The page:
Given how fraught the politics of leaving the EU have become, Heywood cannot, as an impartial official, be expected to give a view on the “best kind of Brexit” for Britain. But perhaps he can shed light on how officials can start to grapple with some of the practical implementation issues that will arise from the UK’s departure. When, for example, can we expect Home Office permanent secretary Mark Sedwill to get civil servants trained up to run whatever new borders system emerges from the EU deal? And how will Defra go about replacing the Common Agricultural Policy which has overseen payments to farmers for decades?

"We can’t just wait until the outcome is known for certain before we start planning and undertaking action on a contingency basis" – Sir Jeremy Heywood on Brexit planning

“Well, these are good questions,” he replies. “I think the civil service is very realistic. Certainly whenever I’ve taken permanent secretaries away for meetings or off-site discussions of these questions, of course we recognise there are lots of uncertainties – it’s a very challenging and uncertain negotiation that lies ahead of us, as the prime minister acknowledges. 

“But equally we know that we can’t just wait until the outcome is known for certain before we start planning and undertaking action on a contingency basis. So that is the task we’re engaged in. It’s obviously our professional judgement working with ministers, and the prime minister above all, as to which are the highest-priority areas for us to be working on. And there are many, many issues to work through. Most of them are being done in line departments, in a way that is coordinated by DExEU (see below), but some of the big ticket items like what sort of immigration system we’re going to put in place, clearly those are subjects that come up to the cabinet committees for discussion and ultimately decision, and that work is underway.”

Of course some parts of government will be more affected by Brexit than others. But in general, what can the 380,000 officials who work for Heywood expect in their day jobs over the next few years?

“For many civil servants up and down the country – serving the public in job centres, in prisons – Brexit in the short term probably won’t make a huge amount of difference to them. They’ll carry on doing their very important work in the way that they have always done and you know, thank goodness they do it. So part of the civil service’s job is to stay in formation, make sure we don’t get distracted, and concentrate on the jobs that we have to do. 

“Other parts of the civil service will of course be very, very involved in planning both the negotiation but also what happens after the negotiation is complete. So it will vary very much from one part of the civil service to another. People will be affected in different ways. But all of us are working flat out and very hard – I mean, there’s no doubt about it. The civil service is under huge pressure and I’m absolutely delighted and proud of the way in which we’re coping with that pressure.”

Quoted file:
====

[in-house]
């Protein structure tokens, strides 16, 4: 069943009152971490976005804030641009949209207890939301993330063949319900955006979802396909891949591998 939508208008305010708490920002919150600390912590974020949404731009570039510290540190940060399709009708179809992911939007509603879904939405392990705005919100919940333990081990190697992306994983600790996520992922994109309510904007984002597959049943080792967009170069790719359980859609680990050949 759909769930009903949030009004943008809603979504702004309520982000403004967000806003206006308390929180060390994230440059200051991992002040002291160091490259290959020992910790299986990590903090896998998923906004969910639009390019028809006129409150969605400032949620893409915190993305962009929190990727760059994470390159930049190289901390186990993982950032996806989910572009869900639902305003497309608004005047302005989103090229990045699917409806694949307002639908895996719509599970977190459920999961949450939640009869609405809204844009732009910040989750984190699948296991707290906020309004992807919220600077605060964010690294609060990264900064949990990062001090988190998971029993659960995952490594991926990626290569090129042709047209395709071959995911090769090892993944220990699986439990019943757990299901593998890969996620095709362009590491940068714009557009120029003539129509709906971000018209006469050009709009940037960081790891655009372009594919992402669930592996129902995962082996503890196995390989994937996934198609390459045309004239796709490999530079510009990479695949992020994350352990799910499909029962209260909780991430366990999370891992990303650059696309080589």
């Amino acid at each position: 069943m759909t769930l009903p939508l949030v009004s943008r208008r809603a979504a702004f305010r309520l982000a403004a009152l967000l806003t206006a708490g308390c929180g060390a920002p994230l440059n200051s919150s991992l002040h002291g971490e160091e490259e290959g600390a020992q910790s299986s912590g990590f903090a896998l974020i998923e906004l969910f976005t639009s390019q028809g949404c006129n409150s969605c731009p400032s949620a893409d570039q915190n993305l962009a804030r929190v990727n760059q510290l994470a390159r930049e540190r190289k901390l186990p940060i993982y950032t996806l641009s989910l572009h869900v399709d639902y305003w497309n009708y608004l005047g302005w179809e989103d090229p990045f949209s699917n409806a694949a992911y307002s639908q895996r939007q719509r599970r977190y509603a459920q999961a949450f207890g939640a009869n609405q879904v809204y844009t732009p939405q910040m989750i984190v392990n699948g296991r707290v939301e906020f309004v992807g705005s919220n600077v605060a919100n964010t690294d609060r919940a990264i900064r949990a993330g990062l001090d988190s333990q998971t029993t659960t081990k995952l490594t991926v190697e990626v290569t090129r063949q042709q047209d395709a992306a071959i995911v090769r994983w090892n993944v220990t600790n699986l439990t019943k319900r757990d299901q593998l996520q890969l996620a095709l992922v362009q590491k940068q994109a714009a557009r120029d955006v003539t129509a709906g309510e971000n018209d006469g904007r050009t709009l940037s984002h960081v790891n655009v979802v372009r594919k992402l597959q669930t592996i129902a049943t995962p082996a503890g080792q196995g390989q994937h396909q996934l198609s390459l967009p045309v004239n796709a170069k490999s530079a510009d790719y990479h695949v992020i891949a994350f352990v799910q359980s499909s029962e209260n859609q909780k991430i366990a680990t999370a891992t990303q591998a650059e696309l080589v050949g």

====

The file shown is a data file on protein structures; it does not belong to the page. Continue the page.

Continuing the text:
Attacks on the civil service

Part of the pressure the civil service finds itself under in the wake of the Brexit referendum is undoubtedly political. Senior officials are used to taking a pounding in the press, having their pay unfavourably compared to the prime minister’s or being dismissed as “bungling mandarins” when a major project goes off track. 

But the civil service has found itself under attack on a number of fronts since the vote. The run-up to the referendum saw officials – who are bound to serve the government of the day – accused of fixing the fight in favour of the Remain camp. Then there were accusations that Whitehall – instructed by David Cameron not to have contact with the official Leave campaign – had failed to plan for a Brexit outcome. And, just weeks before CSW’s interview with Heywood, an intense media storm erupted over the resignation of Sir Ivan Rogers as Britain’s permanent representative to the EU. 

Rogers’ letter to staff urged officials to continue to challenge “muddled thinking” and “speak truth to power” – a message that prompted a series of outraged denunciations from senior politicians including Iain Duncan Smith, and former UKIP leader Nigel Farage, who called for a “complete clearout of the Foreign Office”.

The tone of such attacks on Whitehall seems particularly virulent – aimed not just at the competence of the civil service, but at the very idea of an impartial bureaucracy. So what is Heywood, as head of the civil service, doing to try and change the debate around the reputation of the organisation, and to counter some of that negative noise?

“Well, first of all, I don’t really accept the premise of your question,” he replies.

“I don’t think the criticism of the civil service is particularly virulent. There are, occasionally, in some newspapers, some people criticising the civil service. That’s their right. The civil service, of course, has to be under scrutiny. And we are accountable. We totally accept that, and it goes with the job, as you say.